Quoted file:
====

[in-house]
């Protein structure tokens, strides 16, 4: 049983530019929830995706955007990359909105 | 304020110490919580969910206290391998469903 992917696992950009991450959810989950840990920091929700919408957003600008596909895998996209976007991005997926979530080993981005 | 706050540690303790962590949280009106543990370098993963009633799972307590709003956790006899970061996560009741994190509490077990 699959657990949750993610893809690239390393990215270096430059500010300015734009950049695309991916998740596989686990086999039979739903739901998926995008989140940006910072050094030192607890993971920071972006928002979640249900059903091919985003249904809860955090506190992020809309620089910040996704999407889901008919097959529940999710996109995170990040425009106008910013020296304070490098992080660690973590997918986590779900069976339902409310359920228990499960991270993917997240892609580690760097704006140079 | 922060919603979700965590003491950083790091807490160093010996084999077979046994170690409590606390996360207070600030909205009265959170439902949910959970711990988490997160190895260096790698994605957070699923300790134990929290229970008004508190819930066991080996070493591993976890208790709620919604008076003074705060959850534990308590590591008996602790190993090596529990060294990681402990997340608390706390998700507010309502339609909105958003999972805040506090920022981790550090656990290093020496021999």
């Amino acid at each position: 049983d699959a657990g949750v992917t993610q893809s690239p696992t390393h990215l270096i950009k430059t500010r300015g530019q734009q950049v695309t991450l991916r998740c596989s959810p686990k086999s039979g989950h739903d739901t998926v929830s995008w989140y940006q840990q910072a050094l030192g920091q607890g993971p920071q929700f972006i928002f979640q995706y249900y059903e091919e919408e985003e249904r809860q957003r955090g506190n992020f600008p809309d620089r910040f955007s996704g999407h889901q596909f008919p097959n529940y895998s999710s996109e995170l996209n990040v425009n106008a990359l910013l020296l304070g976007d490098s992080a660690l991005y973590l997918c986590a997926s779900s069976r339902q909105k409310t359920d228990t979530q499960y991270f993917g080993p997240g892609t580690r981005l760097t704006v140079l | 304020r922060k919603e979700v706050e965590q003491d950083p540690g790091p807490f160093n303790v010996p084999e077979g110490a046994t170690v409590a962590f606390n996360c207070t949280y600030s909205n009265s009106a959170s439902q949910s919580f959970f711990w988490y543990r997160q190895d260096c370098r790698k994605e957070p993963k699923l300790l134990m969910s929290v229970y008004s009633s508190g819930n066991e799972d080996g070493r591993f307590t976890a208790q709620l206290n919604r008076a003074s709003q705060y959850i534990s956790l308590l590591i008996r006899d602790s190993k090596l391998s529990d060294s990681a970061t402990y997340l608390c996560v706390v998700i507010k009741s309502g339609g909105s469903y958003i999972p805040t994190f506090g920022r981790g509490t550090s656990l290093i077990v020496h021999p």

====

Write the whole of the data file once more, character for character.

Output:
[in-house]
């Protein structure tokens, strides 16, 4: 049983530019929830995706955007990359909105 | 304020110490919580969910206290391998469903 992917696992950009991450959810989950840990920091929700919408957003600008596909895998996209976007991005997926979530080993981005 | 706050540690303790962590949280009106543990370098993963009633799972307590709003956790006899970061996560009741994190509490077990 699959657990949750993610893809690239390393990215270096430059500010300015734009950049695309991916998740596989686990086999039979739903739901998926995008989140940006910072050094030192607890993971920071972006928002979640249900059903091919985003249904809860955090506190992020809309620089910040996704999407889901008919097959529940999710996109995170990040425009106008910013020296304070490098992080660690973590997918986590779900069976339902409310359920228990499960991270993917997240892609580690760097704006140079 | 922060919603979700965590003491950083790091807490160093010996084999077979046994170690409590606390996360207070600030909205009265959170439902949910959970711990988490997160190895260096790698994605957070699923300790134990929290229970008004508190819930066991080996070493591993976890208790709620919604008076003074705060959850534990308590590591008996602790190993090596529990060294990681402990997340608390706390998700507010309502339609909105958003999972805040506090920022981790550090656990290093020496021999």
């Amino acid at each position: 049983d699959a657990g949750v992917t993610q893809s690239p696992t390393h990215l270096i950009k430059t500010r300015g530019q734009q950049v695309t991450l991916r998740c596989s959810p686990k086999s039979g989950h739903d739901t998926v929830s995008w989140y940006q840990q910072a050094l030192g920091q607890g993971p920071q929700f972006i928002f979640q995706y249900y059903e091919e919408e985003e249904r809860q957003r955090g506190n992020f600008p809309d620089r910040f955007s996704g999407h889901q596909f008919p097959n529940y895998s999710s996109e995170l996209n990040v425009n106008a990359l910013l020296l304070g976007d490098s992080a660690l991005y973590l997918c986590a997926s779900s069976r339902q909105k409310t359920d228990t979530q499960y991270f993917g080993p997240g892609t580690r981005l760097t704006v140079l | 304020r922060k919603e979700v706050e965590q003491d950083p540690g790091p807490f160093n303790v010996p084999e077979g110490a046994t170690v409590a962590f606390n996360c207070t949280y600030s909205n009265s009106a959170s439902q949910s919580f959970f711990w988490y543990r997160q190895d260096c370098r790698k994605e957070p993963k699923l300790l134990m969910s929290v229970y008004s009633s508190g819930n066991e799972d080996g070493r591993f307590t976890a208790q709620l206290n919604r008076a003074s709003q705060y959850i534990s956790l308590l590591i008996r006899d602790s190993k090596l391998s529990d060294s990681a970061t402990y997340l608390c996560v706390v998700i507010k009741s309502g339609g909105s469903y958003i999972p805040t994190f506090g920022r981790g509490t550090s656990l290093i077990v020496h021999p």